— DRAFT —
In nearly 15 years since the Agile manifesto was penned, an entire generation of the software industry has grown up having known only ‘Agile’ methodologies. Their experience has not been entirely positive.
The ‘new’ criticisms made against agile – that is, by those who have grown up with it, not those who opposed it in the first place – are rarely criticisms of the agile manifesto. They are, often, reactions against the (abusive) experience of being pushed into processes, behaviours & relationships which are unsatisfactory; whilst at the same being stripped of any power to improve them.
We should always react against people being pushed about, and made powerless.
A manifesto is a small thing. It can fall on deaf ears. It can be interpreted to mean the opposite of what was intended, it can be misused to manipulate people. But if we make the effort to keep in touch with each other, and to keep trying to re-state what was meant, it can continue to be a valuable guide. And so I propose a 15th anniversary postscript.
Manifesto for Post-Agile Software Development: A Postscript
- The agile manifesto was not and is not a prescription for people to impose conformity, nor a tool for controlling people.
- There is a deeper theme to agile. At the core it is based on trust and respect, promoting workplace relationships which value people. We oppose methods, structures and behaviours which reduce respect and trust, and which reduce people to assets with no power.
- Agile will always demand shared learning and shared improvement. Without critical reflection and learning – both from their own experiences and from the wider community – teams cannot remain agile. Without improvement based on that learning, ‘agile’ becomes fossilization.
Manifesto for Agile Software Development: A Reminder of the Original
The Agile Manifesto:
We are uncovering better ways of developing software by doing it and helping others do it. Through this work we have come to value:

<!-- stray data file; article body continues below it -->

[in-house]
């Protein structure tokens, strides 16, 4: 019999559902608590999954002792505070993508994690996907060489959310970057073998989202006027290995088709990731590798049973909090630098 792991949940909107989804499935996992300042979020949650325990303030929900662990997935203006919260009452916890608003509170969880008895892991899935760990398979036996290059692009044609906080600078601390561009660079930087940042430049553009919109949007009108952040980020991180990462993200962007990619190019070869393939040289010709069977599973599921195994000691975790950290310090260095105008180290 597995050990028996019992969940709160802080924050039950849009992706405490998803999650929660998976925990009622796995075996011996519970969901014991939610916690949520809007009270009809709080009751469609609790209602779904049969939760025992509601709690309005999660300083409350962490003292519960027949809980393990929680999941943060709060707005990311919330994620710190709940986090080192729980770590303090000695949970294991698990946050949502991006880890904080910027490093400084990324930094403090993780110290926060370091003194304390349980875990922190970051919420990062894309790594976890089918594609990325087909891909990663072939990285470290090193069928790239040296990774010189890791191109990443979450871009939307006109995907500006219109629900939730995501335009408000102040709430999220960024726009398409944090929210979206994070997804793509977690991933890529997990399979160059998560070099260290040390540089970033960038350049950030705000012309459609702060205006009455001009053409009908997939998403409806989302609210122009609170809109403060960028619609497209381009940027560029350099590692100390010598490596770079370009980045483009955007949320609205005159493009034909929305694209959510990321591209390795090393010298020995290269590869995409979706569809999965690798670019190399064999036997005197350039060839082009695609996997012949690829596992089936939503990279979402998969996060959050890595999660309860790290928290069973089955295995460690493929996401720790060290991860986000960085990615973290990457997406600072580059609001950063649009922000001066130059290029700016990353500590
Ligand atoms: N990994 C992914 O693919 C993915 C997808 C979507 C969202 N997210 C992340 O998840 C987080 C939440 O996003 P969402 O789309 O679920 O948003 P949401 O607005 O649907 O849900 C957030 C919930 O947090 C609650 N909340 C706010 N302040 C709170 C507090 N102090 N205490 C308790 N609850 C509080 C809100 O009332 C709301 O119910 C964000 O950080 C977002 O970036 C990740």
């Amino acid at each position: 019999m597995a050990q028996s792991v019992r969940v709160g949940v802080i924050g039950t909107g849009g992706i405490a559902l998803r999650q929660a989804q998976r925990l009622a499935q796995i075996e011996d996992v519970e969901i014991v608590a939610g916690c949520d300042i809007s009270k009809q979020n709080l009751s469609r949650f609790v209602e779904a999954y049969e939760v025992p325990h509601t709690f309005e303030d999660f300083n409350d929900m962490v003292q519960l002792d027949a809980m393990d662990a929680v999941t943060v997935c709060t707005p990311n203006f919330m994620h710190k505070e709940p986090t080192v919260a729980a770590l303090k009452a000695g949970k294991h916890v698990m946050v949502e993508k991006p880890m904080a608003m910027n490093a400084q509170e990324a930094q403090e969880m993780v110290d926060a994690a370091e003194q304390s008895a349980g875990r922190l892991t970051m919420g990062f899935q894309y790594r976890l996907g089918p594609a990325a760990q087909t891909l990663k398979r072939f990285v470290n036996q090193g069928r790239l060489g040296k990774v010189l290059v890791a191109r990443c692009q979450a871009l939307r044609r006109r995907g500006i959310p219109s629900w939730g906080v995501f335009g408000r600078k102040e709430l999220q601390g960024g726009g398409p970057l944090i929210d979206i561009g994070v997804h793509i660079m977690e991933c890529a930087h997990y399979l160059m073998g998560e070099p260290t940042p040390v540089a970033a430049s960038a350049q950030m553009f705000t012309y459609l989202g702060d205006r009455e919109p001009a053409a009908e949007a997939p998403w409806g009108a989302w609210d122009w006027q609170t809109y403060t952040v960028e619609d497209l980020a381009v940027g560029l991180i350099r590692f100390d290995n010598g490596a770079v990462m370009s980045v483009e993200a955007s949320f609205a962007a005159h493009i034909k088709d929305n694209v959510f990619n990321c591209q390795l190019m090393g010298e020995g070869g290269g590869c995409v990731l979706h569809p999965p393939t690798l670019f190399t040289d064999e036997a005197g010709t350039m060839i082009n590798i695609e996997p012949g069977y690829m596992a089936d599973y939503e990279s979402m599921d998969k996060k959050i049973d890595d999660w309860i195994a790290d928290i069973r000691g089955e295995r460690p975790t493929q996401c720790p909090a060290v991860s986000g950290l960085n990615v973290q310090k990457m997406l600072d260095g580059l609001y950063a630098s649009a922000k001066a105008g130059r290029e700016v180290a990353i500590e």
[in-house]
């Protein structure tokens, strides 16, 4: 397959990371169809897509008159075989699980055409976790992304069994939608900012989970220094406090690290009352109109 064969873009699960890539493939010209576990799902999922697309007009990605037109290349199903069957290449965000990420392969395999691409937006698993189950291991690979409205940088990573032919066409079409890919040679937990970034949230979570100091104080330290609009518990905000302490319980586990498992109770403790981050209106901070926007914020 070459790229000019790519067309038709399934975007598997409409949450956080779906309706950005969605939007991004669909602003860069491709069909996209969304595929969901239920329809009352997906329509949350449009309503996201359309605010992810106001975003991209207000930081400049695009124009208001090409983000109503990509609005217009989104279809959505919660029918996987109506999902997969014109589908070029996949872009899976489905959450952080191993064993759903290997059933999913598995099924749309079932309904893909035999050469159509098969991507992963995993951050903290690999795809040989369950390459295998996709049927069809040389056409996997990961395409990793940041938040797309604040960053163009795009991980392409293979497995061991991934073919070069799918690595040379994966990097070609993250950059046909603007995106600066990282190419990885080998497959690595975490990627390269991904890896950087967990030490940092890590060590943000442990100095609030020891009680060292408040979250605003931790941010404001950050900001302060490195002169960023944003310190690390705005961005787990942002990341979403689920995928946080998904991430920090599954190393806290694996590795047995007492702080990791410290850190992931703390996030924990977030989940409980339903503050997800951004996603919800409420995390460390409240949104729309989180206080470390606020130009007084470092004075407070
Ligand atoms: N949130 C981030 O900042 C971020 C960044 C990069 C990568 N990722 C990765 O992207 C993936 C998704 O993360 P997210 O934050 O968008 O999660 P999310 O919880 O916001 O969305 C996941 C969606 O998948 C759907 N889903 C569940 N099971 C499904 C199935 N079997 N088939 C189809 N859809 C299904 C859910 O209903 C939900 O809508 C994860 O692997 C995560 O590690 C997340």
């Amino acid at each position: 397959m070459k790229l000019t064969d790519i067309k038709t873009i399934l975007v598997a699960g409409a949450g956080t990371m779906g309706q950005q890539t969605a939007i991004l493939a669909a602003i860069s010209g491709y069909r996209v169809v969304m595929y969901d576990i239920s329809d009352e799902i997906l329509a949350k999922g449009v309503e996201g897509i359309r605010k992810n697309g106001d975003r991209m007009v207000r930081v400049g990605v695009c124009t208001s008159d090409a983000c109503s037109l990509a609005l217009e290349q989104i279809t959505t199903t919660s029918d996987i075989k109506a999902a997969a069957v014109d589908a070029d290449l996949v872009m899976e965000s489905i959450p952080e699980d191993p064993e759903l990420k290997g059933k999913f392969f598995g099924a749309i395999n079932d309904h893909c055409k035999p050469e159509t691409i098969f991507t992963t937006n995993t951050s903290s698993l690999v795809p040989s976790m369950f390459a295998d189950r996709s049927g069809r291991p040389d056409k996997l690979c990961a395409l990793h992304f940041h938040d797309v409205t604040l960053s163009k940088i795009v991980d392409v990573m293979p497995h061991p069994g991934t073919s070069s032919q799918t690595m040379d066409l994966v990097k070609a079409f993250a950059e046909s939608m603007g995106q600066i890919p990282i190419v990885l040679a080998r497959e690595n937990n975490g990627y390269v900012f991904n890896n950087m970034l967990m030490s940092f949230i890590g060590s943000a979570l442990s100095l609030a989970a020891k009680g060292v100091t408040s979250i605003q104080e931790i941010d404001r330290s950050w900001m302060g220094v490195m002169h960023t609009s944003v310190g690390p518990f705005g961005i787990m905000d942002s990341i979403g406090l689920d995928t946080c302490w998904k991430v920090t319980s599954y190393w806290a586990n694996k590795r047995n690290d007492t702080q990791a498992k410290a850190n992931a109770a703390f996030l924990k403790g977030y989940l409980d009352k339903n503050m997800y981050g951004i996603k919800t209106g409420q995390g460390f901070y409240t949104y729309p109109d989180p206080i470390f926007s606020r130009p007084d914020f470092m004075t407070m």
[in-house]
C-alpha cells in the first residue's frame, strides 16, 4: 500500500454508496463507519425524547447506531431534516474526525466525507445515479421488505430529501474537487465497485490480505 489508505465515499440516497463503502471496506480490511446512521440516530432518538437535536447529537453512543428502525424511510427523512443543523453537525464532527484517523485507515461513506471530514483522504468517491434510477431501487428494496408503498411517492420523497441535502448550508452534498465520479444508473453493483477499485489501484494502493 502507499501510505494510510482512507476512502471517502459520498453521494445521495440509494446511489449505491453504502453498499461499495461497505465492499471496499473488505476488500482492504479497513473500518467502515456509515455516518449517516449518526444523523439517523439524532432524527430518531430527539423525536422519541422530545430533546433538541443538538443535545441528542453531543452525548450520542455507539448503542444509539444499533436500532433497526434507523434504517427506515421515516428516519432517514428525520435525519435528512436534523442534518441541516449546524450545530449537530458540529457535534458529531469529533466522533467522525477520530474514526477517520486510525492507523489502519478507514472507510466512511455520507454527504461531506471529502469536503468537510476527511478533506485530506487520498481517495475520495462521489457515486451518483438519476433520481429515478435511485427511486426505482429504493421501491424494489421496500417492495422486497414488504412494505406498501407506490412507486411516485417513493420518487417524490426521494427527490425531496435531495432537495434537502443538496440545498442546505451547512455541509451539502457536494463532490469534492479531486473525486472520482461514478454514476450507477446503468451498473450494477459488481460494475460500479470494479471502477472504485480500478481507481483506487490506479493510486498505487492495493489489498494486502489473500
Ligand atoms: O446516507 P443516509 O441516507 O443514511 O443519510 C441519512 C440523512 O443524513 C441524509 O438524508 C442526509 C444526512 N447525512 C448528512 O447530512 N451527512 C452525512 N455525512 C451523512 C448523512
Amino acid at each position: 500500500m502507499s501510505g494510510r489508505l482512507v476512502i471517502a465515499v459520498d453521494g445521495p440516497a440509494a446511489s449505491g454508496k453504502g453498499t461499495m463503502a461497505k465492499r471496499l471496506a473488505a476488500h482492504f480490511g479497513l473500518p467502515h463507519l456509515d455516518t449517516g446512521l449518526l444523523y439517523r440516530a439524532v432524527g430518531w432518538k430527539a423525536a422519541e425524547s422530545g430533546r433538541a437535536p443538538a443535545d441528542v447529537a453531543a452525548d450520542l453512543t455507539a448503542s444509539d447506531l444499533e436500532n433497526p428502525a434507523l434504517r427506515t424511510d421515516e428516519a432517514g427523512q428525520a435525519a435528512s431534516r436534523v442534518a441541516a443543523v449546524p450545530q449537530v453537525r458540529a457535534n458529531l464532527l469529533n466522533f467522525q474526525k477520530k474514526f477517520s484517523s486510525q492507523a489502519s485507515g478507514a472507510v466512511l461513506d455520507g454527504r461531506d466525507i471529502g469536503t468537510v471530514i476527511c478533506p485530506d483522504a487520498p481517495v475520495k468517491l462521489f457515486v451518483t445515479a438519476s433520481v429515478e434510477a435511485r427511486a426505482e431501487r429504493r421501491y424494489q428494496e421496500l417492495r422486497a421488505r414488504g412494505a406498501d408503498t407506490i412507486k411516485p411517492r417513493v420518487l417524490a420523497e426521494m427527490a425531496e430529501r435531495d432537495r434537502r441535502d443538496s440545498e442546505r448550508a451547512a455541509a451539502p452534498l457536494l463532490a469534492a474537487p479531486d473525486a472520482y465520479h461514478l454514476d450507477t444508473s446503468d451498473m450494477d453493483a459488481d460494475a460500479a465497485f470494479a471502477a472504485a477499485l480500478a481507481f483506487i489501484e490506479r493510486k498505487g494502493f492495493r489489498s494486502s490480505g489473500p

- Individuals and interactions over processes and tools
- Working software over comprehensive documentation
- Customer collaboration over contract negotiation
- Responding to change over following a plan
That is, while there is value in the items on the right, we value the items on the left more.
You may wonder why the term ‘post-agile’. It may be pointless, but it’s already in use, so we could choose to go along with those who want to learn, change and improve on their experience of ‘agile’.
As I see it, there are two essentials to agile: treating people well; and never stop learning. Each of these two is only truly possible when the other is also practised.
- The phrase and much of the bullet point ‘There is a deeper theme…’ comes from About the Manifesto.
- The emphasis on continuous learning is for some so obvious as to need no explanation. But some are stuck in a so-called "agile" process which they are powerless to change or improve. The irony of naming such an structure ‘Agile’ would be funny if it weren’t so painful.
- Ron Jeffries’s reaction to criticisms of Scrum has been: "The essence of what makes Scrum work isn’t the three roles, the five meetings, the one artifact. It’s Inspect and Adapt. When things are not going as you like, you’re supposed to fix it."
- To cry out that without continuous learning and change there is no agile, can be a powerful tool for the disempowered.
- Calling for change in a broken process can become a step towards changing broken relationships.
The main alternative to a ‘post-agile’ slogan is surely Alastair Cockburn’s ‘Heart of Agile’.
A rather rushed and incomplete bibliography
- The ‘Deeper Theme’ : About the Manifesto
- Cockburn, the Heart of Agile
- Ron Jeffries, Inspect and Adapt
Draft – Comment & Contribution Welcome.